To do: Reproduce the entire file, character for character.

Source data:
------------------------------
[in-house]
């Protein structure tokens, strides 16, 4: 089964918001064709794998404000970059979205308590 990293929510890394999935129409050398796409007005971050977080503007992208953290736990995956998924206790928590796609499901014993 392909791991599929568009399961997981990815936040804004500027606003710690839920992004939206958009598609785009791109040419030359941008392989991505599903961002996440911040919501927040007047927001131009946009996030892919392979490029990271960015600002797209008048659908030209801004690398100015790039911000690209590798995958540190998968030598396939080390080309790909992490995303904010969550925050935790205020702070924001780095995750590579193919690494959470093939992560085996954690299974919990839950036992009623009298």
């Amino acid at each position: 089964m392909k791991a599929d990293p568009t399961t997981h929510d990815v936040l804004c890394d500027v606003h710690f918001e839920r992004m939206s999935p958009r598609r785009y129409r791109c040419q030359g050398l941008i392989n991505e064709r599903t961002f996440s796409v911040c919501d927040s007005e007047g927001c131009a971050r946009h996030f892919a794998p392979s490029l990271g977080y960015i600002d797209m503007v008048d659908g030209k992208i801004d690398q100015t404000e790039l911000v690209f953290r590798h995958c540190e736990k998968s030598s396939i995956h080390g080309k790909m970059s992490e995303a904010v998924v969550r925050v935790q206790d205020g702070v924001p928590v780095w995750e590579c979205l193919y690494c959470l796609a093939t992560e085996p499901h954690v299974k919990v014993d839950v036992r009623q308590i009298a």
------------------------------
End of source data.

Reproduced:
[in-house]
């Protein structure tokens, strides 16, 4: 089964918001064709794998404000970059979205308590 990293929510890394999935129409050398796409007005971050977080503007992208953290736990995956998924206790928590796609499901014993 392909791991599929568009399961997981990815936040804004500027606003710690839920992004939206958009598609785009791109040419030359941008392989991505599903961002996440911040919501927040007047927001131009946009996030892919392979490029990271960015600002797209008048659908030209801004690398100015790039911000690209590798995958540190998968030598396939080390080309790909992490995303904010969550925050935790205020702070924001780095995750590579193919690494959470093939992560085996954690299974919990839950036992009623009298």
């Amino acid at each position: 089964m392909k791991a599929d990293p568009t399961t997981h929510d990815v936040l804004c890394d500027v606003h710690f918001e839920r992004m939206s999935p958009r598609r785009y129409r791109c040419q030359g050398l941008i392989n991505e064709r599903t961002f996440s796409v911040c919501d927040s007005e007047g927001c131009a971050r946009h996030f892919a794998p392979s490029l990271g977080y960015i600002d797209m503007v008048d659908g030209k992208i801004d690398q100015t404000e790039l911000v690209f953290r590798h995958c540190e736990k998968s030598s396939i995956h080390g080309k790909m970059s992490e995303a904010v998924v969550r925050v935790q206790d205020g702070v924001p928590v780095w995750e590579c979205l193919y690494c959470l796609a093939t992560e085996p499901h954690v299974k919990v014993d839950v036992r009623q308590i009298a």